The Human Connection
Today I will write to you about a thought and a feeling that has been building in my heart and mind this week. That is the power of human connection and the irreplaceable gift of an encounter with a person with deep knowledge and presence.
I was lucky enough to attend a two day seminar on Thursday and Friday in Brisbane about embedding Indigenous perspectives in Education. Thursday was filled with inspiring guest speakers sharing their views and knowledge on this subject. We were given hundreds of quality resources and information, however the most powerful impact for me was from a speaker called Peter ‘Muraay Djeripi” Mulcahy who spoke directly from his open heart. He spoke about identity and the richness of Indigenous culture passed down from Elders to their children for 1000s of generations. He shared dreaming stories interwoven with Aboriginal lore, teaching children how to live morally and in harmony with each other and the landscape. The power of his words came from his passion and deep knowledge. This man could not be replaced by Apps, resource packages, books, websites jammed with information. With his words and body language he touched each person in the room and planted seeds within our hearts and minds.
In an age of information and technology, there is less opportunity to encounter these human resources, real humans with power to touch our feeling selves and inspiration to grow. Some people are lucky enough to have grandparents, relatives, teachers who can be this source of connection to deeper understanding.
As a teacher, I see in schools the sharing of knowledge can be very surface level and that relationship building and connection often take a back seat to academic rigor. I feel in some way the essence and truth of learning is lost when a text book or screen is put between the pupil and their teacher.
I read once that becoming a teacher is the highest spiritual path. Much of the time, our greatest teachers in life are not those we encountered at school, they are those that are an example for us to follow and that came into our lives in a moment of need.
So how do each of us become real human resources, with passion and deep knowledge in our areas of interest? To be present in our conversations and lead by example in all that we do? This task is not easy and the responsibility of it is not light. I see in our son Kai, he is a being of imitation and copies all that we do much more than what we say. Aitor and I wish to be that good example for him, to lead our lives with passion, presence and by searching for deeper knowledge and understanding.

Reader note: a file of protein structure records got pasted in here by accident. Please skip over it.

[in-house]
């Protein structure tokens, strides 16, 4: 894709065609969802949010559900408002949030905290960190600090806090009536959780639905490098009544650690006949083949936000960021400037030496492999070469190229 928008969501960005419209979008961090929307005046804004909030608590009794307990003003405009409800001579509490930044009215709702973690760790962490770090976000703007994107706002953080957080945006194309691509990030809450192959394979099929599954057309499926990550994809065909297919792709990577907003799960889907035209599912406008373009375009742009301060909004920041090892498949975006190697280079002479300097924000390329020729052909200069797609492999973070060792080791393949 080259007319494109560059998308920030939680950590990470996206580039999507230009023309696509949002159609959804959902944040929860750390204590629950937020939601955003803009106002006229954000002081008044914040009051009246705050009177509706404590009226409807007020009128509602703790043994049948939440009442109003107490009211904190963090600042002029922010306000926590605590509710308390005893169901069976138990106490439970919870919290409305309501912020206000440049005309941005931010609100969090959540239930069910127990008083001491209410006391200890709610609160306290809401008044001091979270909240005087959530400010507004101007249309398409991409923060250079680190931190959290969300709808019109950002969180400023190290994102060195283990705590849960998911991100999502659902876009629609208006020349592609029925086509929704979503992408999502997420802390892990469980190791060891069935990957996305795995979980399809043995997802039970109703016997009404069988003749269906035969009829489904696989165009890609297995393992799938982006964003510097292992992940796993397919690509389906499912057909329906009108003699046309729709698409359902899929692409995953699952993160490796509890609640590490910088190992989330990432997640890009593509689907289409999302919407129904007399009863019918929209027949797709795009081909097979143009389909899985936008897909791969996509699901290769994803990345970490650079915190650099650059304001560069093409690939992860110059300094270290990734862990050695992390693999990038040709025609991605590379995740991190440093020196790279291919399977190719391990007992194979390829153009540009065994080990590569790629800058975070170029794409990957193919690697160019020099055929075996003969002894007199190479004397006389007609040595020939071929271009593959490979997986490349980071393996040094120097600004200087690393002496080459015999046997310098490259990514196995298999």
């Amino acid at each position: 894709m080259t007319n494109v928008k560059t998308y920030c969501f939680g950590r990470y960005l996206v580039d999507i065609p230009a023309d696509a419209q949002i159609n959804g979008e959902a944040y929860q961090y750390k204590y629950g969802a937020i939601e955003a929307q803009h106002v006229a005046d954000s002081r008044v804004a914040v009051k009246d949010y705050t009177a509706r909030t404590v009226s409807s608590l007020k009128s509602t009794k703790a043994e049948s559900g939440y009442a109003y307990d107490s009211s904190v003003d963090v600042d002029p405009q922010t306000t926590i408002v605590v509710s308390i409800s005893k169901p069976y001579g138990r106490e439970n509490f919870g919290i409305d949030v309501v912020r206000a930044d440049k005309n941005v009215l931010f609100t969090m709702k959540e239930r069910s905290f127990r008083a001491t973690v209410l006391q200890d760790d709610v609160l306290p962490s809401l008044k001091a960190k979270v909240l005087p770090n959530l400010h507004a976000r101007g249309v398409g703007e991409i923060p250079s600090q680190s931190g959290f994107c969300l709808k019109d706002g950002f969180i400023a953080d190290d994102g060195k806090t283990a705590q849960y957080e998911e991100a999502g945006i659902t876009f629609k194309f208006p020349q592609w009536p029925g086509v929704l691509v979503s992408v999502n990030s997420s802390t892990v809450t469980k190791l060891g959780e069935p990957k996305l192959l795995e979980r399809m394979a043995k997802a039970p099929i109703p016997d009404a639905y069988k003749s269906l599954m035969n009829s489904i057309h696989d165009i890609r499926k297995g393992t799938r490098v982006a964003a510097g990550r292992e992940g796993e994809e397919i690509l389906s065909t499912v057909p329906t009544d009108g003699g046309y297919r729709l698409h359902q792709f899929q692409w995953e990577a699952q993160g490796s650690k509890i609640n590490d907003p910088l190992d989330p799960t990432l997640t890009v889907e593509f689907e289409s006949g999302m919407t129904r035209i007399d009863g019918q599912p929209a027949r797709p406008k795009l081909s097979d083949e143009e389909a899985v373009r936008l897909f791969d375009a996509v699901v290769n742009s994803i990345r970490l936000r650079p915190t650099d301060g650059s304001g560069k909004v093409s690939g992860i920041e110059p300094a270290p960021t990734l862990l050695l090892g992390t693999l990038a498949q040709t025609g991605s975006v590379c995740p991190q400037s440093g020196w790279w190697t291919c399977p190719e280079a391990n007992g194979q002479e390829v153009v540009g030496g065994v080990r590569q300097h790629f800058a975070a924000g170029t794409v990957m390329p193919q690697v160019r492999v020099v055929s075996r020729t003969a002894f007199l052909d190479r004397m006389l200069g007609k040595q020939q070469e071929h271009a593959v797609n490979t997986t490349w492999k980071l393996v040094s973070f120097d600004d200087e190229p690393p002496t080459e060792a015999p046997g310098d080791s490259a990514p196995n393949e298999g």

Today our family was at a lantern making workshop with the Caloundra Steiner School Community and we took some time with the children after, for a morning circle. We sang, played hand games, welcomed the sun and shared a story on the grass, under the trees. No technology in sight and not a book or screen to be seen. The essence was there, it was alive and the children were delighted. I felt so grateful to spend this time with them. I spoke with the women there about beginning a women’s circle, for we too wished to spend more time in timelessness and true connection.
As adults and children we crave this real connection, people to people, heart to heart. This is where learning takes place. This is what our ancestors knew for generations, and only two centuries ago was happening on the land beneath our feet in Australia through the passing down of Aboriginal lore, dance and dreamtime stories. See Bruce Pascoe’s insightful book Dark Emu for a deeper look at the rich knowledge of Aboriginal culture pre-colonisation and how it can be accessed to create a sustainable future for Australia. Our landscape, our home still holds this space, it is our responsibility to call back this essence. To take time to make connections, build relationships, gather as people and share stories, songs and most importantly time. The time that is not counted by minutes or hours but rather by slow heart beats and calm breaths.
In each others presence we grow and learn. In our natural surroundings we are embraced by essence. By remembering and respecting those that came before us we return to this place of deep knowledge and learning.
Please take this inspiration with you this week and be conscious of making human connections. Meet us at Little Mountain Common this Saturday at 4:15pm for the Caloundra Steiner School Winter Solstice Festival, an evening full of light and community. Enjoy your week and thank you for reading. Love the RAMA family.